Cisplatin is a widely used chemotherapeutic drug with notorious toxicity in the kidneys, which involves mitochondrial dysfunction and damage in renal tubular cells. Mitophagy is a form of selective autophagy that removes damaged or dysfunctional mitochondria to maintain cellular homeostasis. In this study, we have used mouse and cell models to examine the role and regulation of mitophagy in cisplatin nephrotoxicity. Cisplatin treatment was associated with the activation of autophagy and mitophagy. Rapamycin, a pharmacological inhibitor of mTOR, stimulated autophagy and mitophagy, and alleviated the development of cisplatin nephrotoxicity. PINK1 and Parkin were increased in kidney tissues during cisplatin treatment of mice. In PINK1 or Parkin gene knockout mouse models, both basal and cisplatin-induced mitophagy in kidneys were defective. Compared with wild-type littermates, PINK1 and Parkin knockout mice showed more severe renal functional loss, tissue damage, and apoptosis during cisplatin treatment. The results suggest that PINK1/Parkin-mediated mitophagy is activated in cisplatin nephrotoxicity and has a protective role against kidney injury.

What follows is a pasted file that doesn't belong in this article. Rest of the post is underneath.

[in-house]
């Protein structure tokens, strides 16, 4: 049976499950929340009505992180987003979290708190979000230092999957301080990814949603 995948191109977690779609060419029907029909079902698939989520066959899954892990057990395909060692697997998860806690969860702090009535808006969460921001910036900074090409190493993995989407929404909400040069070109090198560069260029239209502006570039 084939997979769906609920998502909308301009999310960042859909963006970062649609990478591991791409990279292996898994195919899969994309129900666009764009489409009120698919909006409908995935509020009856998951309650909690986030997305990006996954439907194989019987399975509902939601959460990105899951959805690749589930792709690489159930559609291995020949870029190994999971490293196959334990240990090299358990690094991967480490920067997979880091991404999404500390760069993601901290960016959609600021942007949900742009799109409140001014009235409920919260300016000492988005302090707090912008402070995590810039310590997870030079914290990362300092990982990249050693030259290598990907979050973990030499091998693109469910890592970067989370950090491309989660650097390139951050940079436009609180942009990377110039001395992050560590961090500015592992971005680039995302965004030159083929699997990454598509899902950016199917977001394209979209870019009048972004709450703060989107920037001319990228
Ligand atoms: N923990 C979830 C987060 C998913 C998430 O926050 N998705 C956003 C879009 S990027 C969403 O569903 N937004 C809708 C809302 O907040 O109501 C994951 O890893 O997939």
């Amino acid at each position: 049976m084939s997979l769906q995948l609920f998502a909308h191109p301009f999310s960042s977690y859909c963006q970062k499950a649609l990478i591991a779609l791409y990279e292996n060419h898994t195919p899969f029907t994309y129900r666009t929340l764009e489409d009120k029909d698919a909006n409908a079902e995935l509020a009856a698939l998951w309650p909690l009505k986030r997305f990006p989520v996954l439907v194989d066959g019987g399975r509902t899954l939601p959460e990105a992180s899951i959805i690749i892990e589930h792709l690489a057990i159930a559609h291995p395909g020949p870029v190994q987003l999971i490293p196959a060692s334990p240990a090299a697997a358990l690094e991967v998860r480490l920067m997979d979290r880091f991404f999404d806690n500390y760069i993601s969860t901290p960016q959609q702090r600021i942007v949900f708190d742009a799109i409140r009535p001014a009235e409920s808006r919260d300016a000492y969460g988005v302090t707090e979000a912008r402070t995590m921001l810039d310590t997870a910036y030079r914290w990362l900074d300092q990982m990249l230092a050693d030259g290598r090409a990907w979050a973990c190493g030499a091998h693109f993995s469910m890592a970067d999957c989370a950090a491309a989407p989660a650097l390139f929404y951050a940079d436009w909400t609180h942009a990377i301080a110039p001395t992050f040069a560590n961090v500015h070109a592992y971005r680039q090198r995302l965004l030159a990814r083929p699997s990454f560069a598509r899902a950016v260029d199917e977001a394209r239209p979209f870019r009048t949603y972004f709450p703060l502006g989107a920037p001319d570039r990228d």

ASJC Scopus subject areas
- Cellular and Molecular Neuroscience
- Cell Biology
- Cancer Research